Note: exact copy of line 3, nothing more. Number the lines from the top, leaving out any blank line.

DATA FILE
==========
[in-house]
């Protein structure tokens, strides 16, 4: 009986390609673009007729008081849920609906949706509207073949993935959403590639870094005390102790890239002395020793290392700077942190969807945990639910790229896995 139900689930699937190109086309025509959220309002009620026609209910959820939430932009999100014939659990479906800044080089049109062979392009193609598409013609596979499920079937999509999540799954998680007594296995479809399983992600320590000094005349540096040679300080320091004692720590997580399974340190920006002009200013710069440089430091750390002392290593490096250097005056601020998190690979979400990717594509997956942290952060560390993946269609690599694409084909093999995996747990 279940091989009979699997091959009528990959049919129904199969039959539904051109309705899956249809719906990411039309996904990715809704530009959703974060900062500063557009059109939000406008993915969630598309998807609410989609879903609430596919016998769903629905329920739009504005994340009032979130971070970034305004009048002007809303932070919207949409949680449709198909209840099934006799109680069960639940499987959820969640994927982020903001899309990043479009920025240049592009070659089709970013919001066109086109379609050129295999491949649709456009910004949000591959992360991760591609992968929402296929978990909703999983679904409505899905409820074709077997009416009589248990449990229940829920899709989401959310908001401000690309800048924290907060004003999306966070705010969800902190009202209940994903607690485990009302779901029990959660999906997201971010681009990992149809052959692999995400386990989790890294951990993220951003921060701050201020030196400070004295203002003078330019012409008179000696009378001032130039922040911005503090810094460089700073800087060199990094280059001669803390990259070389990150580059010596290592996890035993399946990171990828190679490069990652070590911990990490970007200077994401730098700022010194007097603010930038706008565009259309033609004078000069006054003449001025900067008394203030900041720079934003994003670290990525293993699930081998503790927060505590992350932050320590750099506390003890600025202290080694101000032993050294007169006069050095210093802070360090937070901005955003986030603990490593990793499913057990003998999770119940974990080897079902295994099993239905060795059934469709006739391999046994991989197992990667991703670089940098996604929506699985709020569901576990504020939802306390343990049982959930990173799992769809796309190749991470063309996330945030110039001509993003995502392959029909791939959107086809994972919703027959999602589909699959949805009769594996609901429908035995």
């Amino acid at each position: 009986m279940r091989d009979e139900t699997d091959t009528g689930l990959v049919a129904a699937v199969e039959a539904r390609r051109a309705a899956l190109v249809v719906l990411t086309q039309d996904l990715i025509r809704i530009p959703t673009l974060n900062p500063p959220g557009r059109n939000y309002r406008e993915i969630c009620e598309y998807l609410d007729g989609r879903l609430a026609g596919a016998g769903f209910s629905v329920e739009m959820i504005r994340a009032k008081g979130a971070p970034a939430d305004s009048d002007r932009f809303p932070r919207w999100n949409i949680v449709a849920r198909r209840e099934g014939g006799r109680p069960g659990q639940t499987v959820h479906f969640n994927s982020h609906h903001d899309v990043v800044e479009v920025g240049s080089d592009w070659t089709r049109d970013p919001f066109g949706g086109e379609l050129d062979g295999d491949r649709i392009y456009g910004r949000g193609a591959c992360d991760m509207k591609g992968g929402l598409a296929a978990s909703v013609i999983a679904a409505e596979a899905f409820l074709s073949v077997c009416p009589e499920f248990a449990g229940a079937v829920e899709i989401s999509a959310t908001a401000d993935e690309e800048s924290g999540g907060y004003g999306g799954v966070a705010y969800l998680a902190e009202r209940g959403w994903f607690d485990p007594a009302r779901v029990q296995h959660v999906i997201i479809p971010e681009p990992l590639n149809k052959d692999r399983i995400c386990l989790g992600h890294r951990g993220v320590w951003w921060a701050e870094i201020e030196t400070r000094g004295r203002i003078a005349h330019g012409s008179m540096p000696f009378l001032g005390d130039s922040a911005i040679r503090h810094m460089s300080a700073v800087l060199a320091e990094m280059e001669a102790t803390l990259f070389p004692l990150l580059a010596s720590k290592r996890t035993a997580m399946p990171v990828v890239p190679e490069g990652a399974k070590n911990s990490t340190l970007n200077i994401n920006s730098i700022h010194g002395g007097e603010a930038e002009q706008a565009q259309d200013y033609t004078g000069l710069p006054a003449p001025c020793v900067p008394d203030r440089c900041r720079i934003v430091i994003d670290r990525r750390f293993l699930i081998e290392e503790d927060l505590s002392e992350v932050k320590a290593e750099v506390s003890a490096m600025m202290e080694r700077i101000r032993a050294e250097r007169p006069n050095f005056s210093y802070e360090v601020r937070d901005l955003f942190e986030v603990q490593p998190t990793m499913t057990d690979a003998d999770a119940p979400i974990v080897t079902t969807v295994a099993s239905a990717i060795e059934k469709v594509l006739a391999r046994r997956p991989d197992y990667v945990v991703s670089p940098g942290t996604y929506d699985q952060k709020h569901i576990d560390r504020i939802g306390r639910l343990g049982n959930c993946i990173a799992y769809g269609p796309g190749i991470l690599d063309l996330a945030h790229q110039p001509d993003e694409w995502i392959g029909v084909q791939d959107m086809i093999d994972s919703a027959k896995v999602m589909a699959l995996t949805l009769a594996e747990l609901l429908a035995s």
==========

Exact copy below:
């Amino acid at each position: 009986m279940r091989d009979e139900t699997d091959t009528g689930l990959v049919a129904a699937v199969e039959a539904r390609r051109a309705a899956l190109v249809v719906l990411t086309q039309d996904l990715i025509r809704i530009p959703t673009l974060n900062p500063p959220g557009r059109n939000y309002r406008e993915i969630c009620e598309y998807l609410d007729g989609r879903l609430a026609g596919a016998g769903f209910s629905v329920e739009m959820i504005r994340a009032k008081g979130a971070p970034a939430d305004s009048d002007r932009f809303p932070r919207w999100n949409i949680v449709a849920r198909r209840e099934g014939g006799r109680p069960g659990q639940t499987v959820h479906f969640n994927s982020h609906h903001d899309v990043v800044e479009v920025g240049s080089d592009w070659t089709r049109d970013p919001f066109g949706g086109e379609l050129d062979g295999d491949r649709i392009y456009g910004r949000g193609a591959c992360d991760m509207k591609g992968g929402l598409a296929a978990s909703v013609i999983a679904a409505e596979a899905f409820l074709s073949v077997c009416p009589e499920f248990a449990g229940a079937v829920e899709i989401s999509a959310t908001a401000d993935e690309e800048s924290g999540g907060y004003g999306g799954v966070a705010y969800l998680a902190e009202r209940g959403w994903f607690d485990p007594a009302r779901v029990q296995h959660v999906i997201i479809p971010e681009p990992l590639n149809k052959d692999r399983i995400c386990l989790g992600h890294r951990g993220v320590w951003w921060a701050e870094i201020e030196t400070r000094g004295r203002i003078a005349h330019g012409s008179m540096p000696f009378l001032g005390d130039s922040a911005i040679r503090h810094m460089s300080a700073v800087l060199a320091e990094m280059e001669a102790t803390l990259f070389p004692l990150l580059a010596s720590k290592r996890t035993a997580m399946p990171v990828v890239p190679e490069g990652a399974k070590n911990s990490t340190l970007n200077i994401n920006s730098i700022h010194g002395g007097e603010a930038e002009q706008a565009q259309d200013y033609t004078g000069l710069p006054a003449p001025c020793v900067p008394d203030r440089c900041r720079i934003v430091i994003d670290r990525r750390f293993l699930i081998e290392e503790d927060l505590s002392e992350v932050k320590a290593e750099v506390s003890a490096m600025m202290e080694r700077i101000r032993a050294e250097r007169p006069n050095f005056s210093y802070e360090v601020r937070d901005l955003f942190e986030v603990q490593p998190t990793m499913t057990d690979a003998d999770a119940p979400i974990v080897t079902t969807v295994a099993s239905a990717i060795e059934k469709v594509l006739a391999r046994r997956p991989d197992y990667v945990v991703s670089p940098g942290t996604y929506d699985q952060k709020h569901i576990d560390r504020i939802g306390r639910l343990g049982n959930c993946i990173a799992y769809g269609p796309g190749i991470l690599d063309l996330a945030h790229q110039p001509d993003e694409w995502i392959g029909v084909q791939d959107m086809i093999d994972s919703a027959k896995v999602m589909a699959l995996t949805l009769a594996e747990l609901l429908a035995s």